The Roundabout

By J.B. Priestley; Directed by Hugh Ross
Produced by Cahoots Theatre Company, The Other Cheek, and Park Theatre

Off Broadway, Play Revival
Runs through 5.28.17
59E59 Theaters, 59 East 59th Street


by Eleanor J. Bader on 4.30.17


RoundaboutL-R: Carol Starks, Derek Hutchinson, Annie Jackson, Brian Protheroe, and Richenda Carey in The Roundabout. Photo by Carol Rosegg.


BOTTOM LINE: A comedic, but inconsequential, look at upper class decadence and Communist sympathizers in 1930s Great Britain.

J. B. Priestley (1894-1984) called The Roundabout "a very light comedy." And it is. Written in 1931 and performed several times in 1932, the play was forgotten until Britain's Cahoots Theatre Company, The Other Cheek, and the Park Theatre decided to bring it to London in 2016.

The story is set during the Great Depression and focuses on Lord Kettlewell (Brian Protheroe), a wheeler-dealer whose financial machinations have fizzled and whose fortune has vanished. Despite the grim milieu, the play does not focus on the era's tragedy. Instead, it zooms in on one madcap weekend in which a series of uninvited visitors descend on Kettlewell's country estate (kudos to Polly Sullivan for the simple yet elegant set design).

First there's Hilda Lancicourt (Carol Stark), Kettlewell's tiresome mistress. Other callers include Lady Knightsbridge (Richenda Carey), a freeloading gossip hound and former socialite; Kettleworth's estranged wife (Lisa Bowman); his long-lost daughter Pamela (Emily Liang) and Pamela's friend Comrade Staggles (Steven Blakeley), both recently returned from three months in the Union of Soviet Socialist Republics. At Kettlewell's side is his longtime pal—actually the only person he wanted to see during this particular weekend—Churton Saunders (Hugh Sachs), who offers droll and perceptive quips about everything and everyone, from economic woes to fashion.

The Roundabout is played for laughs, rather than ideas. Nonetheless, the hindsight of 80-plus years spotlights the relentless womanizing of Comrade Staggles and Kettlewell's assistant, Barrington Gurney (Charlie Field). Both men are obnoxious, and while we now have a name—sexual harassment—for their despicable behavior, the fact that a self-professed "Pussy Grabber" has taken the helm of America's Oval Office offers a depressing reminder that sexually predatory antics are nothing new.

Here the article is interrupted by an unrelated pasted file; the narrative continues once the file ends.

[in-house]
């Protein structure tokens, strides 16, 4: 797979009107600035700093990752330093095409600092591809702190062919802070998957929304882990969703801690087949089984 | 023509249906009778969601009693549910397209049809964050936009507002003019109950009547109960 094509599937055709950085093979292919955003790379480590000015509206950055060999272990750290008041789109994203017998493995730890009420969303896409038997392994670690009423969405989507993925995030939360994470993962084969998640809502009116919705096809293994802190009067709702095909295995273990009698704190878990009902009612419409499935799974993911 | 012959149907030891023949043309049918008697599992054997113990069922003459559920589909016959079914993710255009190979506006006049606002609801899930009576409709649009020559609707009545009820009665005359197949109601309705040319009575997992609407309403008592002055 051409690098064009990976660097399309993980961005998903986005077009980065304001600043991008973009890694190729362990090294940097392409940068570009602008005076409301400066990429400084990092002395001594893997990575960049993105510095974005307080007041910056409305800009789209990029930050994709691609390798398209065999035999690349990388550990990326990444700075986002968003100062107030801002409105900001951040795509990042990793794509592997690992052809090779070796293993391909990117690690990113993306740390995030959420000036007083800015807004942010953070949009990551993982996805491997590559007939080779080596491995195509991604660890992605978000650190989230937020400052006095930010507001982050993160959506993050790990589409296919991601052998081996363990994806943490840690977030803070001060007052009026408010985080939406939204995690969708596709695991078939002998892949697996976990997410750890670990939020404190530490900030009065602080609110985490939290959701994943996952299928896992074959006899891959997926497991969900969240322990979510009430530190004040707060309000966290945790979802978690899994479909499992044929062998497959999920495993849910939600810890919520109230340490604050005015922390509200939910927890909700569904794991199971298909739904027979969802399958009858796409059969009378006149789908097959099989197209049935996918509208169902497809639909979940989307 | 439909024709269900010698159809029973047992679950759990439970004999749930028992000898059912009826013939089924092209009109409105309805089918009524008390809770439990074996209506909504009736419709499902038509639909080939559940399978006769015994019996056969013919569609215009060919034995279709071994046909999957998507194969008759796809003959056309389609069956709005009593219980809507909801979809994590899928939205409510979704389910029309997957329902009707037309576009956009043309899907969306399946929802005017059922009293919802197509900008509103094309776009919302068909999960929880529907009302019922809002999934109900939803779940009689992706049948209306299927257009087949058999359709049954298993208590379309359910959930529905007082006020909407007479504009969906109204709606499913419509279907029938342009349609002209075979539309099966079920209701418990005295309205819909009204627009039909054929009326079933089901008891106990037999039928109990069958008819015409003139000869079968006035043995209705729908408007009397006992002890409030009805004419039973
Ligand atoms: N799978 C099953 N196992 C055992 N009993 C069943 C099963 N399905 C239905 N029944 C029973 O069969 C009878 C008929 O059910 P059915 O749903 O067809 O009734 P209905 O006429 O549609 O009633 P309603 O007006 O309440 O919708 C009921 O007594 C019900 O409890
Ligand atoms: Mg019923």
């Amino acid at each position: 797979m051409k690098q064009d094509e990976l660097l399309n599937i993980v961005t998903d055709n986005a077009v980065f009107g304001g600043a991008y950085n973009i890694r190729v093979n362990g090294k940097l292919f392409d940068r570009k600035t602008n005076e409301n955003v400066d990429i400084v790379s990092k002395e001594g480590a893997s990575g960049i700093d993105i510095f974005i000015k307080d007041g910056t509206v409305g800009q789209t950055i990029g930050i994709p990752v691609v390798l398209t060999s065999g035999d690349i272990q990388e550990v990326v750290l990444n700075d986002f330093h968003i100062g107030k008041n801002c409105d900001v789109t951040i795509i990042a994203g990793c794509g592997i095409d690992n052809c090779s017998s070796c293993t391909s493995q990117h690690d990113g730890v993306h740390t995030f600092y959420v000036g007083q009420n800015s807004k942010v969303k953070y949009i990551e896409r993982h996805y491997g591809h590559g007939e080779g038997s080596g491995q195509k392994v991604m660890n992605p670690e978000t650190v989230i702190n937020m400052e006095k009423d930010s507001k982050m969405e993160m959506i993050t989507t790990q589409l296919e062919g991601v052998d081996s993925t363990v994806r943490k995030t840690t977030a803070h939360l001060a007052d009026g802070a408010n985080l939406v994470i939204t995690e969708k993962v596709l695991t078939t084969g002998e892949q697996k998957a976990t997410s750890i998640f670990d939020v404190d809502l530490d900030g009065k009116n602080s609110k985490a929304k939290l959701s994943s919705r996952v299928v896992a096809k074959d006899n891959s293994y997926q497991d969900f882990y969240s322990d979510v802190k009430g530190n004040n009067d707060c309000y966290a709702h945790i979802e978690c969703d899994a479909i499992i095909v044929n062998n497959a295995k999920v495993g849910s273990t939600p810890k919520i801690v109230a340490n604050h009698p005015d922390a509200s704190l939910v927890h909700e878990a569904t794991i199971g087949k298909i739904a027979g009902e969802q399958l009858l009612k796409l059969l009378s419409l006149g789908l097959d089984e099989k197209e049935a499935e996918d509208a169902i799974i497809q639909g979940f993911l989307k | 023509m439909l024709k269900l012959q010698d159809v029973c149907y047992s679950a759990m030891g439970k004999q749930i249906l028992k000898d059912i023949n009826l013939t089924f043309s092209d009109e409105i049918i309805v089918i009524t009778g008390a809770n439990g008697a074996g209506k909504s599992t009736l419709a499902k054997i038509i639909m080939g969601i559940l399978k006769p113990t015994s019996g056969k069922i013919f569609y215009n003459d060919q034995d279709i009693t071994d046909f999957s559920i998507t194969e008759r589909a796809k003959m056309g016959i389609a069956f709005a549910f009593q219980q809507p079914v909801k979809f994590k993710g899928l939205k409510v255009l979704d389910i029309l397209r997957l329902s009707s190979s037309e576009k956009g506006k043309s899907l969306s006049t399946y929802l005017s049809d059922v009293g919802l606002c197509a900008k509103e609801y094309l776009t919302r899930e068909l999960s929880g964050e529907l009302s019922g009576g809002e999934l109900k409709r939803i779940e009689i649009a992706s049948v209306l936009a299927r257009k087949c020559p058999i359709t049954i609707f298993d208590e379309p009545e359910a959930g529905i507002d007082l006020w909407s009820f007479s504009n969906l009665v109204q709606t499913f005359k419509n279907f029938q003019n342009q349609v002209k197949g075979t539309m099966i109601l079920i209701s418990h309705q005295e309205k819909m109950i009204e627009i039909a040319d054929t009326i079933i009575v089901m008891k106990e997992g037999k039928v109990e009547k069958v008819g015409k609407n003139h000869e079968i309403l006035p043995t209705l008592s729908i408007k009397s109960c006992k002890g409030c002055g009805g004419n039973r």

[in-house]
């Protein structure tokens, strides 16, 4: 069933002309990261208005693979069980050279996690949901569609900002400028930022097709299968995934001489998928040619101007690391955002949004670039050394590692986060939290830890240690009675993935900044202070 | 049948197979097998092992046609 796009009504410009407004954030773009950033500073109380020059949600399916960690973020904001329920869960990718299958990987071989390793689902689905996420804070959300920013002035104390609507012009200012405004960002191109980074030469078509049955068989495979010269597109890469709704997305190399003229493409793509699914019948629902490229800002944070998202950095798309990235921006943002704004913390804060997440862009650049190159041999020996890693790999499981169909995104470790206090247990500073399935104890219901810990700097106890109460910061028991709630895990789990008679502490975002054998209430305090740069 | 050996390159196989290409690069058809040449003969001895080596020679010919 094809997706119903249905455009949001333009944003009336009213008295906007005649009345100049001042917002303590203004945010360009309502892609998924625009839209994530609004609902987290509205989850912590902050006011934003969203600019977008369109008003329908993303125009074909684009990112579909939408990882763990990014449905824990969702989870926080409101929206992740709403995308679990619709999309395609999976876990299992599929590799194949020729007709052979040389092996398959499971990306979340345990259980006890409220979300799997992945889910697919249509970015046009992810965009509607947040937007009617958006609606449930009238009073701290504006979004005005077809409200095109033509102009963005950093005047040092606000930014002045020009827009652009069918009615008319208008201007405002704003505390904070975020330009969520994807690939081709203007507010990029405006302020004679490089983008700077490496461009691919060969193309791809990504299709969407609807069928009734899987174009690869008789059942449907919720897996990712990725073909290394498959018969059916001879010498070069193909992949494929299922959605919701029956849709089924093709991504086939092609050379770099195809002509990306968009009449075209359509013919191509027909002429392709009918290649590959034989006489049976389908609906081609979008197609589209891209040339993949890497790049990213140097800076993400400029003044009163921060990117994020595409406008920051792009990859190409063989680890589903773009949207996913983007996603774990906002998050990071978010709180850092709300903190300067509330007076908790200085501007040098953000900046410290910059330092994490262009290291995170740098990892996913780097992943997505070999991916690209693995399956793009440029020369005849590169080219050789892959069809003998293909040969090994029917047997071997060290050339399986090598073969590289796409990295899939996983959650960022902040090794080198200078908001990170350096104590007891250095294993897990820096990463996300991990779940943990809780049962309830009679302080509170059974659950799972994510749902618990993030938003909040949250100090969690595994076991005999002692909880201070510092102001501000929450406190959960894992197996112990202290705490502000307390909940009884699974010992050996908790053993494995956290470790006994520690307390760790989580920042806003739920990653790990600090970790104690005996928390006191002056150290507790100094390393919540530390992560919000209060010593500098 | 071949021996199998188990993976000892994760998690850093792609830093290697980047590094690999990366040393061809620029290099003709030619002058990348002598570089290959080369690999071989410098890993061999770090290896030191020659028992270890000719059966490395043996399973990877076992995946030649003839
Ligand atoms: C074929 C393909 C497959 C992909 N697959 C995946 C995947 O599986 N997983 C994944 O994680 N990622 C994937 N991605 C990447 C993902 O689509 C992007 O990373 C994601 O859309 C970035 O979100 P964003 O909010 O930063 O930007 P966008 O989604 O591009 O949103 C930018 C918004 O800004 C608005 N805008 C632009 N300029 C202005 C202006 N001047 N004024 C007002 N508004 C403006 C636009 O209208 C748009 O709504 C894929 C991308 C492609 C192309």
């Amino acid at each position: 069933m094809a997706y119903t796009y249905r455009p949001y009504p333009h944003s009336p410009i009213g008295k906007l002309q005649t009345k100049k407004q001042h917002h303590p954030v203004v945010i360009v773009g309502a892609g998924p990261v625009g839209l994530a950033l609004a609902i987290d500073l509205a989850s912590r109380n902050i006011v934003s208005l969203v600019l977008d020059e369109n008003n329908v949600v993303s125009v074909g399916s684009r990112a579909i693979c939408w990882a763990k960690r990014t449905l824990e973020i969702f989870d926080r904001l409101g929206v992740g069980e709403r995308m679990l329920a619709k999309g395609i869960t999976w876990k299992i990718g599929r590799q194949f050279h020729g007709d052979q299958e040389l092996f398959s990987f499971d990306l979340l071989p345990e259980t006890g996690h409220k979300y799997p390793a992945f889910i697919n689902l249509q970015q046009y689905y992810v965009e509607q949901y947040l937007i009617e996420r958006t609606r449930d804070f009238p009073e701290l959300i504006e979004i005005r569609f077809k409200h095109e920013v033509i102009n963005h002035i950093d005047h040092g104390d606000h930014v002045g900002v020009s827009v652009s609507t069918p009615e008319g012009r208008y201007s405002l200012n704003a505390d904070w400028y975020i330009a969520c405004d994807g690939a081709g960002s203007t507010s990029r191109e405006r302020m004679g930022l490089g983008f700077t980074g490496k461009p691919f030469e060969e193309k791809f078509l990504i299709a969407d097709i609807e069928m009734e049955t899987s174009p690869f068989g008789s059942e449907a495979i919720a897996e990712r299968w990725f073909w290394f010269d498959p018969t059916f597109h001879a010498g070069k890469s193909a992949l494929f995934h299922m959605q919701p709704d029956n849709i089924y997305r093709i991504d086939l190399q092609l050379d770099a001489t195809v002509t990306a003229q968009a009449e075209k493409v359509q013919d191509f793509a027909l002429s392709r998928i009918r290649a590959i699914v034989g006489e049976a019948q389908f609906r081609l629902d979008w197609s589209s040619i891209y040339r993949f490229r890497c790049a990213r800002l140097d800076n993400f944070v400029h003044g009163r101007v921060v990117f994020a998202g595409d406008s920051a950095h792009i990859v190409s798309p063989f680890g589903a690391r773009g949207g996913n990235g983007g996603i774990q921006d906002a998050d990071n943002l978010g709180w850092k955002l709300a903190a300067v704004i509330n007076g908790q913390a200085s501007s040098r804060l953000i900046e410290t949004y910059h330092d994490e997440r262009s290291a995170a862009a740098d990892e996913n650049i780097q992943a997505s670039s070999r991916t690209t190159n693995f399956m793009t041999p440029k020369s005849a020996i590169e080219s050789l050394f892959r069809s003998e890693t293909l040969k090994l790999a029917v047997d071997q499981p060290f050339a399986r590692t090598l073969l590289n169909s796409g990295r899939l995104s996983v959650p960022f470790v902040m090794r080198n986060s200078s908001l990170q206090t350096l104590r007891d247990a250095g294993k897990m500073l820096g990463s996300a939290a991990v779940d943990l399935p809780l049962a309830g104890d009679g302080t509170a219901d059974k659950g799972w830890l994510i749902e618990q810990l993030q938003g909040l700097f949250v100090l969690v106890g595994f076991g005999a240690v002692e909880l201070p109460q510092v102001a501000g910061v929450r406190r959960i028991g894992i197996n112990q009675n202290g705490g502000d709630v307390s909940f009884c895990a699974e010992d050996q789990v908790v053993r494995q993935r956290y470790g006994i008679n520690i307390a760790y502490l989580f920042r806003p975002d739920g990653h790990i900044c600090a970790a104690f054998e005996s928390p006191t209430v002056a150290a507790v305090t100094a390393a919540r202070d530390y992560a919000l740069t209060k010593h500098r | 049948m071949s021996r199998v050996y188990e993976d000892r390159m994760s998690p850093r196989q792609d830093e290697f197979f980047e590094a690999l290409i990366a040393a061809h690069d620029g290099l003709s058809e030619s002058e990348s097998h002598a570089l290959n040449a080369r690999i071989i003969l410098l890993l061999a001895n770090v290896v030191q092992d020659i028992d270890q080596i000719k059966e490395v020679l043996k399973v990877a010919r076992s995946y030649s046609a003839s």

It's a harsh take-away from a show meant as frothy entertainment. What's more, the play's comedic impact is tempered by Priestley's positioning of Pamela, Comrade Staggles, and Kettlewell as equally deluded. After all, it can certainly be argued that it's unfair to compare the idealism and utopian dreams of young Communists with  the unscrupulous behavior of Kettlewell and his business associates. In fact, I found the juxtaposition maddening. 

All told, The Roundabout is well acted and well staged. I wish that were enough, but it's not. Despite the still-timely reference to sexual misconduct, the play is dated; despite some terrific one-liners, its assets are insufficient to recommend what is ultimately a stale production.           

(The Roundabout plays at 59E59 Theaters, 59 East 59th Street, through May 28, 2018. The running time is 2 hours 30 minutes with an intermission. Performances are Tuesdays, Wednesdays and Thursdays at 7;  Fridays at 8; Saturdays at 2 and 8; and Sundays at 3. Tickets are $70, $49 for 59E59 Members. For tickets and more information call 212-279-4200 or visit


The Roundabout is by J.B. Priestley. Directed by Hugh Ross. Design is by Polly Sullivan. Lighting Design is by David Howe. Composer is Matthew Strachan. Costume Supervisor is Holly Henshaw. Casting Director is Denise Silvey. Company Stage Manager is Lucy Barker-Dale. AEA Stage Manager is Cate Agis. Assistant Stage Managers are Annie Jackson and Ed Pinker.

The cast is Steven Blakeley, Lisa Bowerman, Richenda Carey, Charlie Field, Derek Hutchinson, Annie Jackson, Emily Liang, Ed Pinker, Brian Protheroe, Hugh Sachs, and Carol Starks.